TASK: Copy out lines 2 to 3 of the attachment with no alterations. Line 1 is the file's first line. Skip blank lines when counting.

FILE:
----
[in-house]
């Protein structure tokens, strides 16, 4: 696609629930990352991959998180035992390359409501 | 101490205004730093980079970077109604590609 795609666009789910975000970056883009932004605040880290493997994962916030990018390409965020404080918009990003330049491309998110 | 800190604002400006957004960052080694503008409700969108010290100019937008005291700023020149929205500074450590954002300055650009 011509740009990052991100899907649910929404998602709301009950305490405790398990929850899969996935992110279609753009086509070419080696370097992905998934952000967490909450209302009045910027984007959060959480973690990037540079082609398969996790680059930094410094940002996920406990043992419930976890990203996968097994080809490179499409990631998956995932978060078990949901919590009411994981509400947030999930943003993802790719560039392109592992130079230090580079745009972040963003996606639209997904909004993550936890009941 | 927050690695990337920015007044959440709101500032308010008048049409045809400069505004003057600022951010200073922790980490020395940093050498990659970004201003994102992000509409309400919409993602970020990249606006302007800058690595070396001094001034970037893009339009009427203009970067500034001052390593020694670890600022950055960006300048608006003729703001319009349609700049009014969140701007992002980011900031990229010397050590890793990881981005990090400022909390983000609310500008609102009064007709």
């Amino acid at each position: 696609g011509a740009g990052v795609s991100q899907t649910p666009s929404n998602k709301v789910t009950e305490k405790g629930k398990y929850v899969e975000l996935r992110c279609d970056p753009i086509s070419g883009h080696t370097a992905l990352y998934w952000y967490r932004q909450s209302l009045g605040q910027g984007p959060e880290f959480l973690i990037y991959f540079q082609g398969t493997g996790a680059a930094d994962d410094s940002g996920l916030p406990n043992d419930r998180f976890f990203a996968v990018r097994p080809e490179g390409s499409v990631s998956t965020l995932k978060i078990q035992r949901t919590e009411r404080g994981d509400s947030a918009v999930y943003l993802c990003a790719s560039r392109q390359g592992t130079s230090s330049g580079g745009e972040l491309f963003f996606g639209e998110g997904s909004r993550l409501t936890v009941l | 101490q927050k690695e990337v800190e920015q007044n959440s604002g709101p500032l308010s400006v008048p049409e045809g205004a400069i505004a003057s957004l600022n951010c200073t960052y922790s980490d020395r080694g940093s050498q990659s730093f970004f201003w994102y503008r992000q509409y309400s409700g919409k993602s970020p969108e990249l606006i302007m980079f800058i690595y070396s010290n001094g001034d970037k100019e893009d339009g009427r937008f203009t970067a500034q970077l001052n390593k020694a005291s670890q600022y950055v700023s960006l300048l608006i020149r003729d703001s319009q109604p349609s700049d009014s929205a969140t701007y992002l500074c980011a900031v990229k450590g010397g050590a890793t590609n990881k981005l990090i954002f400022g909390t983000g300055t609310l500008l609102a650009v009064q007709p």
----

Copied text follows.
């Protein structure tokens, strides 16, 4: 696609629930990352991959998180035992390359409501 | 101490205004730093980079970077109604590609 795609666009789910975000970056883009932004605040880290493997994962916030990018390409965020404080918009990003330049491309998110 | 800190604002400006957004960052080694503008409700969108010290100019937008005291700023020149929205500074450590954002300055650009 011509740009990052991100899907649910929404998602709301009950305490405790398990929850899969996935992110279609753009086509070419080696370097992905998934952000967490909450209302009045910027984007959060959480973690990037540079082609398969996790680059930094410094940002996920406990043992419930976890990203996968097994080809490179499409990631998956995932978060078990949901919590009411994981509400947030999930943003993802790719560039392109592992130079230090580079745009972040963003996606639209997904909004993550936890009941 | 927050690695990337920015007044959440709101500032308010008048049409045809400069505004003057600022951010200073922790980490020395940093050498990659970004201003994102992000509409309400919409993602970020990249606006302007800058690595070396001094001034970037893009339009009427203009970067500034001052390593020694670890600022950055960006300048608006003729703001319009349609700049009014969140701007992002980011900031990229010397050590890793990881981005990090400022909390983000609310500008609102009064007709």
């Amino acid at each position: 696609g011509a740009g990052v795609s991100q899907t649910p666009s929404n998602k709301v789910t009950e305490k405790g629930k398990y929850v899969e975000l996935r992110c279609d970056p753009i086509s070419g883009h080696t370097a992905l990352y998934w952000y967490r932004q909450s209302l009045g605040q910027g984007p959060e880290f959480l973690i990037y991959f540079q082609g398969t493997g996790a680059a930094d994962d410094s940002g996920l916030p406990n043992d419930r998180f976890f990203a996968v990018r097994p080809e490179g390409s499409v990631s998956t965020l995932k978060i078990q035992r949901t919590e009411r404080g994981d509400s947030a918009v999930y943003l993802c990003a790719s560039r392109q390359g592992t130079s230090s330049g580079g745009e972040l491309f963003f996606g639209e998110g997904s909004r993550l409501t936890v009941l | 101490q927050k690695e990337v800190e920015q007044n959440s604002g709101p500032l308010s400006v008048p049409e045809g205004a400069i505004a003057s957004l600022n951010c200073t960052y922790s980490d020395r080694g940093s050498q990659s730093f970004f201003w994102y503008r992000q509409y309400s409700g919409k993602s970020p969108e990249l606006i302007m980079f800058i690595y070396s010290n001094g001034d970037k100019e893009d339009g009427r937008f203009t970067a500034q970077l001052n390593k020694a005291s670890q600022y950055v700023s960006l300048l608006i020149r003729d703001s319009q109604p349609s700049d009014s929205a969140t701007y992002l500074c980011a900031v990229k450590g010397g050590a890793t590609n990881k981005l990090i954002f400022g909390t983000g300055t609310l500008l609102a650009v009064q007709p």